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  5. "你在寒假里想做什么?"

"你在寒假里想做什么?"

Translation:What do you want to do during the winter holidays?

April 16, 2018

12 Comments


https://www.duolingo.com/profile/Dr_Jerry

I can think of no good reason for 里 in this sentence. I have had this question posed to me by my Chinese friends and students countless times and they never use 里. It's always simply 你寒假要做什么?


https://www.duolingo.com/profile/Winston298006

That's "winter vacation" in American English. This Chinese sentence does not refer to "holidays" in the U.S. sense, nor in the plural.


https://www.duolingo.com/profile/Celticfiddleguy

Thank you, that helps. Does this refer specifically to the winter vacation in Jan & Feb that includes Chinese new year or can it also be used for other "winter breaks" (e.g. in Europe or America) in the end of Dec to early Jan?


https://www.duolingo.com/profile/minpili

the winter holidays -


https://www.duolingo.com/profile/the_Jett

Dear Duolingo staff, Duolingo is the best language learning tool I know of...but this "holiday" needs to be corrected. Native English speakers do not say "holiday" the way it is translated here. "What do you want/plan to do during the winter break?" If you really want the lessons to teach the word "holidays", then just allow, "What do you want/plan to do during the holiday(s)?" Native English speakers will just leave out "winter/summer" in this case, as which break/holiday it is will be understood in the context of the conversation.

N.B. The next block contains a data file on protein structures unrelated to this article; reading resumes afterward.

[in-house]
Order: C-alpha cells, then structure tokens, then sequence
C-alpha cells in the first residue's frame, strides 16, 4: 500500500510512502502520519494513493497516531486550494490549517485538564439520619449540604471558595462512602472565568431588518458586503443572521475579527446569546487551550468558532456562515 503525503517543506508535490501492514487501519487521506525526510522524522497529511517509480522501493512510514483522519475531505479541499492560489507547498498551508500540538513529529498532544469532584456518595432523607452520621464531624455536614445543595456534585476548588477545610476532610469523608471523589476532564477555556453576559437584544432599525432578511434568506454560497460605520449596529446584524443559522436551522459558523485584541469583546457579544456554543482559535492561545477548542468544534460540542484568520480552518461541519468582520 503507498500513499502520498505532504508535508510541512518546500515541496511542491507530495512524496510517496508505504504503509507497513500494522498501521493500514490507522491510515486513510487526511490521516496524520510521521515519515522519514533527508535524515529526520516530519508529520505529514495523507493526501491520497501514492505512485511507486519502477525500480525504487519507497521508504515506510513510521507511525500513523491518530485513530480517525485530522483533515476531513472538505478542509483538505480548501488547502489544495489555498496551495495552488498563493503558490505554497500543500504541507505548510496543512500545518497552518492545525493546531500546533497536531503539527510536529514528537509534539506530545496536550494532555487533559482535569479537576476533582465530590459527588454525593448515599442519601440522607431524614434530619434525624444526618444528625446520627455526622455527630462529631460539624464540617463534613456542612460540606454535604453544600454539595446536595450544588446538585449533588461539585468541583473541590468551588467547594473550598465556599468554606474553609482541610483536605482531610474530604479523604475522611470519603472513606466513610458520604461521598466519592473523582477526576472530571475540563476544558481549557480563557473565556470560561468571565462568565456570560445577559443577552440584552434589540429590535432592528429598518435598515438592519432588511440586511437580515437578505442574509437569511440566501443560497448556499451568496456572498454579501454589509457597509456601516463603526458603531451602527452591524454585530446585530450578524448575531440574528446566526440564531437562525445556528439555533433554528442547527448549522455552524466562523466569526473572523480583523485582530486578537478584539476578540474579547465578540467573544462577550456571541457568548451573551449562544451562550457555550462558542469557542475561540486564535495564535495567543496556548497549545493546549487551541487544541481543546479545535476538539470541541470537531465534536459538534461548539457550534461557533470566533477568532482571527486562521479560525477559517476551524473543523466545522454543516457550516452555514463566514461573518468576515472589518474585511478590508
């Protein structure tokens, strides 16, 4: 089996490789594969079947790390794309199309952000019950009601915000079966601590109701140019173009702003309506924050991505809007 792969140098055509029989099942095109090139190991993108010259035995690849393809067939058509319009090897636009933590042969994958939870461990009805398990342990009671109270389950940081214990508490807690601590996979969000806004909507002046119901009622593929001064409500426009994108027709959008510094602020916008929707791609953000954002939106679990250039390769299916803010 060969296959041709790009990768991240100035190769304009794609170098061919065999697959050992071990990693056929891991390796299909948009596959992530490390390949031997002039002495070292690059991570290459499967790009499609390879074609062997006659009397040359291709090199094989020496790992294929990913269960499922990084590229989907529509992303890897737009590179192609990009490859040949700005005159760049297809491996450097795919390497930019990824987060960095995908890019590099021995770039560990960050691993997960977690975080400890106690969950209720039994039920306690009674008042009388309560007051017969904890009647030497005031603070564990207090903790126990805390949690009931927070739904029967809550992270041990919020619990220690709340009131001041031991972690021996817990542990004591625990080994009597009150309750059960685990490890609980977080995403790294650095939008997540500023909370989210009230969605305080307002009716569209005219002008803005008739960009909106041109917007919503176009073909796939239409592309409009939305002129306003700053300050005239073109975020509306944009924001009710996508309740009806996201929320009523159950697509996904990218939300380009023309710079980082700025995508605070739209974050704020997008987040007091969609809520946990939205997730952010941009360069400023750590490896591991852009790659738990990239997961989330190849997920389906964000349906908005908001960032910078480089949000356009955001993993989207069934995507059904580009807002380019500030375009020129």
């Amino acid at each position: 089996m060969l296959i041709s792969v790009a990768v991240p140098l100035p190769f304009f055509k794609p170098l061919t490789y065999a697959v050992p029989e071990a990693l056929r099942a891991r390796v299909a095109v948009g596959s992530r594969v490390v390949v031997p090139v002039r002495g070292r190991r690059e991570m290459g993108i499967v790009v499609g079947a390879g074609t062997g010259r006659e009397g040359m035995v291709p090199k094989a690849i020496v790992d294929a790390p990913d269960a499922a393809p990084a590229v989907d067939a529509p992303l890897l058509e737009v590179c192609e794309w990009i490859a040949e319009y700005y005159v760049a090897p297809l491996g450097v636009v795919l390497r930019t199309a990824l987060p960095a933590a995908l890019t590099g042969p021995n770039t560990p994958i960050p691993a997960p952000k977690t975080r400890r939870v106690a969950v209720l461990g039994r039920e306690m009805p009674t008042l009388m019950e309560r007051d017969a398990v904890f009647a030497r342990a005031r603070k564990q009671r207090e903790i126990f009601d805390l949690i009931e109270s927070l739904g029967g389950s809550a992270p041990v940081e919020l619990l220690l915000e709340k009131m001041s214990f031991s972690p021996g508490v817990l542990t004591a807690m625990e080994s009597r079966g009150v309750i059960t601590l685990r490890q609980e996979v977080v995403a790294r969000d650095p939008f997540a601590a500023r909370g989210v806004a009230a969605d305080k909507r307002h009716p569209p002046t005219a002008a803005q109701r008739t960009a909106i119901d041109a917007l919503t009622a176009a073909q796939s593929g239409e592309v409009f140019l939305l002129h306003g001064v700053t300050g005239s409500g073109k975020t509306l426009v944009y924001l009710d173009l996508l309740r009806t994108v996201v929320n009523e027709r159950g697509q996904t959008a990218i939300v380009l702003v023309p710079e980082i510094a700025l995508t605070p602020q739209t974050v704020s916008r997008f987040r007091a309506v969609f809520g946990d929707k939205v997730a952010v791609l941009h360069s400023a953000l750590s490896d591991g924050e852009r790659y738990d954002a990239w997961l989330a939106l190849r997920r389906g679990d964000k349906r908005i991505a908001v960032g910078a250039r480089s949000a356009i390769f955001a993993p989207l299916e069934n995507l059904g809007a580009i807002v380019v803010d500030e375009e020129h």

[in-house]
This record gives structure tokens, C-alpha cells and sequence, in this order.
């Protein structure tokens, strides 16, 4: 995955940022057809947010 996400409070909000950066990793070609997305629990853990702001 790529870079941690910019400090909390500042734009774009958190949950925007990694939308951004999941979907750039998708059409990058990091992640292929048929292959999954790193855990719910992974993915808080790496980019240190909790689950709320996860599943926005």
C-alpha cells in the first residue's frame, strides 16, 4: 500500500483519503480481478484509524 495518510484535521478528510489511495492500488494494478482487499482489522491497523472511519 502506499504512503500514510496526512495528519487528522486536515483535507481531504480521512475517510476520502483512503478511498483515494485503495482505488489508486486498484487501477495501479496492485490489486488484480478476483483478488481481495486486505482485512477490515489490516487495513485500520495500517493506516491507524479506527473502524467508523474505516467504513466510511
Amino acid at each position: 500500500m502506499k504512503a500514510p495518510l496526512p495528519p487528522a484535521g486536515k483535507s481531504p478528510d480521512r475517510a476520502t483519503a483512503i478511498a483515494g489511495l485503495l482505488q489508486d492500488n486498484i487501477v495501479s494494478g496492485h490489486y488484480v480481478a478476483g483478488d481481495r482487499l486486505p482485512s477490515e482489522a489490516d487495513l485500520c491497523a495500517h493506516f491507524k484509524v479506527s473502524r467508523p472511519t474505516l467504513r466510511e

https://www.duolingo.com/profile/hippietrail

I've been a native English speaker for fifty years and I would say "winter holiday", "winter holidays", "winter vacation", or "winter vacations", etc. They all sound find to me.

I don't know if it has anything to do with growing up in Australia where our winter break is some time around June/July/August, or if it's something else.


https://www.duolingo.com/profile/FridayGree

Shouldn't the English be "during the winter holidays"?


https://www.duolingo.com/profile/waltcamp45

Perhaps "winter holidays" is standard British English, but it falls funny on American ears


https://www.duolingo.com/profile/Dr_Jerry

Well, the British invented the language so there you go.


https://www.duolingo.com/profile/rcalhoun66

Nobody invented English. It evolved and borrowed from earlier languages long before "British" was even an identity and it's still evolving. So there you go.


https://www.duolingo.com/profile/aindriu80

What do you want to do during the winter vacation? No American please, we are Chinese.


https://www.duolingo.com/profile/hippietrail

I'm not Chinese or American and I have no idea what you are trying to say here -:

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